Colleges to face fines if accounts not shown

Managers of colleges which fail to give up-to-date accounts or explain how much money they have in private trusts and foundations by the next budget should be hit with significant financial penalties and fines.

The Dáil Public Accounts Committee made the recommendation at the launch of its damning report into the sector’s secret finances yesterday, saying options could include cuts or blocking of board of governor salaries.

The 64-page PAC report was drawn up in response to months of meetings with UCC, Cork IT, Dublin IT, University of Limerick, Dundalk IT, and Waterford Institute of Technology since the start of the year.

While the facilities were chosen at random, serious concerns were highlighted over all of their finances, with the PAC of the view the issues are being repeated in other colleges and universities across the country.

The PAC has raised particular concerns about the failure by some facilities to publish audited accounts for up to 35 months and for others to provide no details whatsoever on how much money they have in private trusts and foundations which are believed to hold tens of millions of euro.

And in response to the specific issues, the PAC has called for “penalties” to be imposed on any college or university which fails to act.

In a key report recommendation, the PAC says “penalties in relation to funding should be implemented by the Higher Education Authority where institutions fail to present accounts within six months of the financial year end”.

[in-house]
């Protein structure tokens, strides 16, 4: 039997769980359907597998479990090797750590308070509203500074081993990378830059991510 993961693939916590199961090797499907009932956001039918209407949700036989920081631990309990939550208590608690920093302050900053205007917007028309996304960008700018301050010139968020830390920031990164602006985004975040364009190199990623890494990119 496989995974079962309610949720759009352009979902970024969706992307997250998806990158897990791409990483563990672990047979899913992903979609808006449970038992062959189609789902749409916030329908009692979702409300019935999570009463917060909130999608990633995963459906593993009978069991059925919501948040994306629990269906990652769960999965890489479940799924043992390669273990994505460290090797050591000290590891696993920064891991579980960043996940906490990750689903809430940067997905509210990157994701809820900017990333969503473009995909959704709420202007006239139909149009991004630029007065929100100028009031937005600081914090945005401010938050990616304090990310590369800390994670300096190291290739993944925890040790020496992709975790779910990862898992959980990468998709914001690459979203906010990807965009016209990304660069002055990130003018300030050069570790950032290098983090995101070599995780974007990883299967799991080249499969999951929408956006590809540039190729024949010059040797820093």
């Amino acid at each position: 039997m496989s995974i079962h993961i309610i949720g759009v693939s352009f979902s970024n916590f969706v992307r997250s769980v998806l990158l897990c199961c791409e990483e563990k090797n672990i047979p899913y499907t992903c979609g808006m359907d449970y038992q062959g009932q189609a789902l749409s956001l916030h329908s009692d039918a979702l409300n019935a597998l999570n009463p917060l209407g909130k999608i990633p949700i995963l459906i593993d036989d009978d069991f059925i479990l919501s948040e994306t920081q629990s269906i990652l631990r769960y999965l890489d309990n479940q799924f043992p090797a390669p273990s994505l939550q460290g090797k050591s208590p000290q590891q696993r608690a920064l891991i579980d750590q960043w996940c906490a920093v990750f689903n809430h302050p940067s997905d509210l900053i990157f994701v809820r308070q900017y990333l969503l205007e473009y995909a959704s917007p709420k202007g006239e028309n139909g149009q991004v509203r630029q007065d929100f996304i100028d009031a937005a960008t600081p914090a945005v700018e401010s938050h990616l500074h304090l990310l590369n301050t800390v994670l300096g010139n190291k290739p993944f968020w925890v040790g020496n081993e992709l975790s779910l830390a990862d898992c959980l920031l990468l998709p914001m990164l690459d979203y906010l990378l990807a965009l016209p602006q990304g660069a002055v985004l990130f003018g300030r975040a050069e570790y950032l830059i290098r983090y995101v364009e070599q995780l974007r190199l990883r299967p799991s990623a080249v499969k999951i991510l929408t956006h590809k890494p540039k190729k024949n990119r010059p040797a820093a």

Speaking to the Irish Examiner at the report’s launch, PAC chair and Fianna Fáil TD Sean Fleming said this should include a specific focus on fines and penalties being imposed on the boards of governors of the institutions in order to limit any impact on students innocent of any questionable actions.

In response to the concerns — and other issues including multi-million euro commercial conflicts of interest, a failure to comply with national tender rules for contracts, and an inability to protect whistle-blowers who highlight concerns — the PAC report has made a series of further recommendations.

They include:

  • The need for the Higher Education Authority to “put a system in place to monitor research and administration resources by taxpayers which are consumed by institutions in developing commercial intellectual property projects” to ensure money is not being misspent;
  • A commitment that colleges and universities report “annually to the HEA” on commercial conflicts of interest;
  • The need for the Department of Education to outline a specific timeline for when reforms should be imposed;
  • And concerns over the fact numerous colleges misled the PAC over the situation.

Education Minister Richard Bruton last night welcomed the PAC report and said it will be considered over the coming weeks.

The Irish Federation of University Teachers’ general secretary, Mike Jennings, said the PAC findings show the sector’s management is riddled with “banana republic” behaviour at a time when resources are already over-stretched.

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